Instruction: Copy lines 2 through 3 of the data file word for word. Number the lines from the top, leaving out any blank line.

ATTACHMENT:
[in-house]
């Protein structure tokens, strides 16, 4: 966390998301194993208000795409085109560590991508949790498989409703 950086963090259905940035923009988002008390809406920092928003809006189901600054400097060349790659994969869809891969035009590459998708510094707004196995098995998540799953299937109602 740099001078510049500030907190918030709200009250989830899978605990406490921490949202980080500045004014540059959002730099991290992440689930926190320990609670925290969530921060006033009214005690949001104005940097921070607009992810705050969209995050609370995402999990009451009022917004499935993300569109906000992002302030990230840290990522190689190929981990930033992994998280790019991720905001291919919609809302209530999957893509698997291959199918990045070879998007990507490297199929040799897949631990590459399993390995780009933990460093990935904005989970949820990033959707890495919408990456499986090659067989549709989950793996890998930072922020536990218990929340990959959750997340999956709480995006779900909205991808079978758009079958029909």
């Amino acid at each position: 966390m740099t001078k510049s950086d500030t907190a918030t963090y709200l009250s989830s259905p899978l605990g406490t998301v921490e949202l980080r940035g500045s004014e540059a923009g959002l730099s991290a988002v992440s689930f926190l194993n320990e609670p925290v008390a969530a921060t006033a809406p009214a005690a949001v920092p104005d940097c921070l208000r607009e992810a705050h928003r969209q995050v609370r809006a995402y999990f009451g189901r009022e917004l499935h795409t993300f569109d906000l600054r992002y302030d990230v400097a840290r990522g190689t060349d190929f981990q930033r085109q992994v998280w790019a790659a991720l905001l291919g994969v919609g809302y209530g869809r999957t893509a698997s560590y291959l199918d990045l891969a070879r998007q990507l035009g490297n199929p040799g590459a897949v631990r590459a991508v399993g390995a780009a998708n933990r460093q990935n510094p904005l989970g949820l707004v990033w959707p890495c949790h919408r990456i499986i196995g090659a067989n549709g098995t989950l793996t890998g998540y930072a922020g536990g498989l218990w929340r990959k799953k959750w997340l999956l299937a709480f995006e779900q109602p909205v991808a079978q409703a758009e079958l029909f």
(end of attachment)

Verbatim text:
């Protein structure tokens, strides 16, 4: 966390998301194993208000795409085109560590991508949790498989409703 950086963090259905940035923009988002008390809406920092928003809006189901600054400097060349790659994969869809891969035009590459998708510094707004196995098995998540799953299937109602 740099001078510049500030907190918030709200009250989830899978605990406490921490949202980080500045004014540059959002730099991290992440689930926190320990609670925290969530921060006033009214005690949001104005940097921070607009992810705050969209995050609370995402999990009451009022917004499935993300569109906000992002302030990230840290990522190689190929981990930033992994998280790019991720905001291919919609809302209530999957893509698997291959199918990045070879998007990507490297199929040799897949631990590459399993390995780009933990460093990935904005989970949820990033959707890495919408990456499986090659067989549709989950793996890998930072922020536990218990929340990959959750997340999956709480995006779900909205991808079978758009079958029909």
């Amino acid at each position: 966390m740099t001078k510049s950086d500030t907190a918030t963090y709200l009250s989830s259905p899978l605990g406490t998301v921490e949202l980080r940035g500045s004014e540059a923009g959002l730099s991290a988002v992440s689930f926190l194993n320990e609670p925290v008390a969530a921060t006033a809406p009214a005690a949001v920092p104005d940097c921070l208000r607009e992810a705050h928003r969209q995050v609370r809006a995402y999990f009451g189901r009022e917004l499935h795409t993300f569109d906000l600054r992002y302030d990230v400097a840290r990522g190689t060349d190929f981990q930033r085109q992994v998280w790019a790659a991720l905001l291919g994969v919609g809302y209530g869809r999957t893509a698997s560590y291959l199918d990045l891969a070879r998007q990507l035009g490297n199929p040799g590459a897949v631990r590459a991508v399993g390995a780009a998708n933990r460093q990935n510094p904005l989970g949820l707004v990033w959707p890495c949790h919408r990456i499986i196995g090659a067989n549709g098995t989950l793996t890998g998540y930072a922020g536990g498989l218990w929340r990959k799953k959750w997340l999956l299937a709480f995006e779900q109602p909205v991808a079978q409703a758009e079958l029909f």